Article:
Synthetic ‘magic mushroom’ psilocybin relieves severe depression
- A new study reveals that synthetic psilocybin can help relieve symptoms of depression.
- The researchers recruited 233 people with treatment-resistant depression – defined as not responding to two or more treatments with antidepressants.
- An estimated 2.8 million people in the United States suffer from treatment-resistant depression.
A single dose of a synthetic version of the psychedelic drug psilocybin, combined with psychological support, reduced symptoms in people with treatment-resistant depression, a new study has found.
This randomized, double-blind clinical trial compared the impact on symptoms of depression of a 25 milligram dose, a 10 milligram dose, and a 1 milligram dose of a synthetic version of the blood-altering component. spirit of “magic mushrooms”.
The drug was administered in the presence of trained therapists. Study participants also met with a therapist several times before and after the psilocybin session.
The results of the study, published on November 3 in The New England Journal of Medicineshowed an almost immediate decrease in symptoms of depression, with the greatest benefit seen in people taking 25 milligrams of synthetic psilocybin.
“This study, which is by far the largest clinical trial of the use of psilocybin for treatment-resistant depression to date, demonstrated that a single 25 mg dose of psilocybin improved participants’ symptoms of depression by compared to a dose of 1 mg, “Dr. james ruckera consultant psychiatrist at King’s College London, who was involved in the research, said in a Press release.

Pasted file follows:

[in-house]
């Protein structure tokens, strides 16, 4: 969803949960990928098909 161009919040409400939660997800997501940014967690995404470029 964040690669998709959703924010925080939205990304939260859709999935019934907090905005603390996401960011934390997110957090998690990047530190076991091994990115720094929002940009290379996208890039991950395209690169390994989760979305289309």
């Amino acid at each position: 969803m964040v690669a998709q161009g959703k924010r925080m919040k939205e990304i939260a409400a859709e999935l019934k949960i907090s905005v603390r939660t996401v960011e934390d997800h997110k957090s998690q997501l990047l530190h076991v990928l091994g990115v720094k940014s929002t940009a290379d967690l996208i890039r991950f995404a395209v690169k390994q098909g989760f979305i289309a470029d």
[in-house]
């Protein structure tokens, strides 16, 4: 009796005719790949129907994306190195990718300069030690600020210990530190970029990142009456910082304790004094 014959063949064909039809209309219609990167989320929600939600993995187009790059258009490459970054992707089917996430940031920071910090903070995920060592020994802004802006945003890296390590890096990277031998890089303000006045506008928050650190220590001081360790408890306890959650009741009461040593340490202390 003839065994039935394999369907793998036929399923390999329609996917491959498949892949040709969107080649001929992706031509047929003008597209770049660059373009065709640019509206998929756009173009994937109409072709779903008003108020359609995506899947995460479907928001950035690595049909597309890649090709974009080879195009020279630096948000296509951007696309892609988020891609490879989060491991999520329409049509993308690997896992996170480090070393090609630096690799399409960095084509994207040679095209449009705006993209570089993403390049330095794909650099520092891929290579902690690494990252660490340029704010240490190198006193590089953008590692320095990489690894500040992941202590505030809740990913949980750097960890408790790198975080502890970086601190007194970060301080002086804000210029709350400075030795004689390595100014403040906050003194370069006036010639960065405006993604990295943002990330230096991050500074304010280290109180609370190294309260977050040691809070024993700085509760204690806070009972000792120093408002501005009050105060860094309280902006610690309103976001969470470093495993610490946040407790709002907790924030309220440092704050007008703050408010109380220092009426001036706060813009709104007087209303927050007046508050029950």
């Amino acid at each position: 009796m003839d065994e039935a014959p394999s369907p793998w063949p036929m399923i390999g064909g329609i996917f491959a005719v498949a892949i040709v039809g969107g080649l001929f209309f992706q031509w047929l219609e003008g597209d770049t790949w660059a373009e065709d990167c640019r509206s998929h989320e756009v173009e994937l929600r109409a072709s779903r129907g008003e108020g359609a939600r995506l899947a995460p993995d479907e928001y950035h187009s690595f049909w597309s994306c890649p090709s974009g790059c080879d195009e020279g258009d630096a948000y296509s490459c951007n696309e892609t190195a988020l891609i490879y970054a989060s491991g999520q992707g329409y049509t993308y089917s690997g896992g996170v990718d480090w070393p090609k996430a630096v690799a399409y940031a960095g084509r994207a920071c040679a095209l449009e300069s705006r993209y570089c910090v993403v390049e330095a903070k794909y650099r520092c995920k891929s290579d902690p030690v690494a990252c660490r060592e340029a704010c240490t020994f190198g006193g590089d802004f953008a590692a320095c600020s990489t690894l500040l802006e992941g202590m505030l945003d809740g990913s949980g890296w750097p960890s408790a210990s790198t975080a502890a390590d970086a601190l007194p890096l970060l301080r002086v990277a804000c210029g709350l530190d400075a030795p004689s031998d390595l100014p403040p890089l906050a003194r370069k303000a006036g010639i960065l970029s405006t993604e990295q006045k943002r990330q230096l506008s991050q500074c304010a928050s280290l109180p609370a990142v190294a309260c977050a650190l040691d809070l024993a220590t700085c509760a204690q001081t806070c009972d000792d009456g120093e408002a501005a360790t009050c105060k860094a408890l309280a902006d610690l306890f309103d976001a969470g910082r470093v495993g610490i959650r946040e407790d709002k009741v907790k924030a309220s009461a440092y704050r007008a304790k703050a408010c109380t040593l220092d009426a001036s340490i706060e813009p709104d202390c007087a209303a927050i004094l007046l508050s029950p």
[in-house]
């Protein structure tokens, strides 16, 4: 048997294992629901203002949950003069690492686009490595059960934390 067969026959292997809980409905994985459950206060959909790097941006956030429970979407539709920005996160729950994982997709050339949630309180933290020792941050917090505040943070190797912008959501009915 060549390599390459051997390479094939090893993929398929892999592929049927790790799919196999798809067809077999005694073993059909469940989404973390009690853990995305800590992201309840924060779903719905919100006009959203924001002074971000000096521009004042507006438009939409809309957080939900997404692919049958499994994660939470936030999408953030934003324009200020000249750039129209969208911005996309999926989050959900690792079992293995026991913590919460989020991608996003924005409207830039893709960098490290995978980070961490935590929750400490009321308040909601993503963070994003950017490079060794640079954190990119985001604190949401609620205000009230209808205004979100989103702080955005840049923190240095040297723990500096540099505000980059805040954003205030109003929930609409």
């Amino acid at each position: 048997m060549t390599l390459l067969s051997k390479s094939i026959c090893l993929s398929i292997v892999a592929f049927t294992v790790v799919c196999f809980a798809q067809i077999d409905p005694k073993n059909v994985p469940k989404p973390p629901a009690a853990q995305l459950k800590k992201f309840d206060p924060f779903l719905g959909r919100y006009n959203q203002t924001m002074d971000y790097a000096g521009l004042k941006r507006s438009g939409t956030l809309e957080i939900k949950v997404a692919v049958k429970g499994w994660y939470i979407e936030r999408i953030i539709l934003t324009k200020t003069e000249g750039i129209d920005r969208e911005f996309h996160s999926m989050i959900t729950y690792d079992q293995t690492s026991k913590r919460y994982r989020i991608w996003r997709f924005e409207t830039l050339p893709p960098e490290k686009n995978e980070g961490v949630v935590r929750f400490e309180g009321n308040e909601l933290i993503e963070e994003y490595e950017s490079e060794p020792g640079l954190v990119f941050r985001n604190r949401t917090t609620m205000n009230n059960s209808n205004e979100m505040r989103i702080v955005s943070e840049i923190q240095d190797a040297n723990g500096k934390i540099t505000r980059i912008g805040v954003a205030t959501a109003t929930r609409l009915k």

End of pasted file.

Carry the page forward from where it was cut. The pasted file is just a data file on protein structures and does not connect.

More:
“These results are a positive step in the right direction. Our task now is to study psilocybin for treatment-resistant depression in larger clinical trials with more participants, comparing it to both placebo and established treatments,” he added.
The clinical trial, which took place at 22 sites in the United States, Canada and Europe, was designed to test the safety and effectiveness of different doses of the synthetic version of psilocybin.
The researchers recruited 233 people with treatment-resistant depression – defined as not responding to two or more treatments with antidepressants.
An estimated 2.8 million people in the United States suffer from treatment-resistant depression, with nearly 9 million Americans treated medically for major depressive disorder, study found.
People with this condition suffer from more severe and longer-lasting depression and are at higher risk of disability, physical illness, hospitalization and suicide, the authors of the new study wrote.
Trial participants had to reduce their use of antidepressants before the psilocybin session, stopping completely at least 2 weeks before their first study visit. They were also told not to use antidepressants for three weeks after receiving psilocybin.
“However, [antidepressant treatment] could be started at any time during the trial if deemed clinically necessary by a physician investigator,” the authors wrote.
The researchers assessed the severity of the participants’ depression before the psilocybin session with a psychological scale widely used by clinicians. This assessment was repeated several times during the 12-week follow-up period.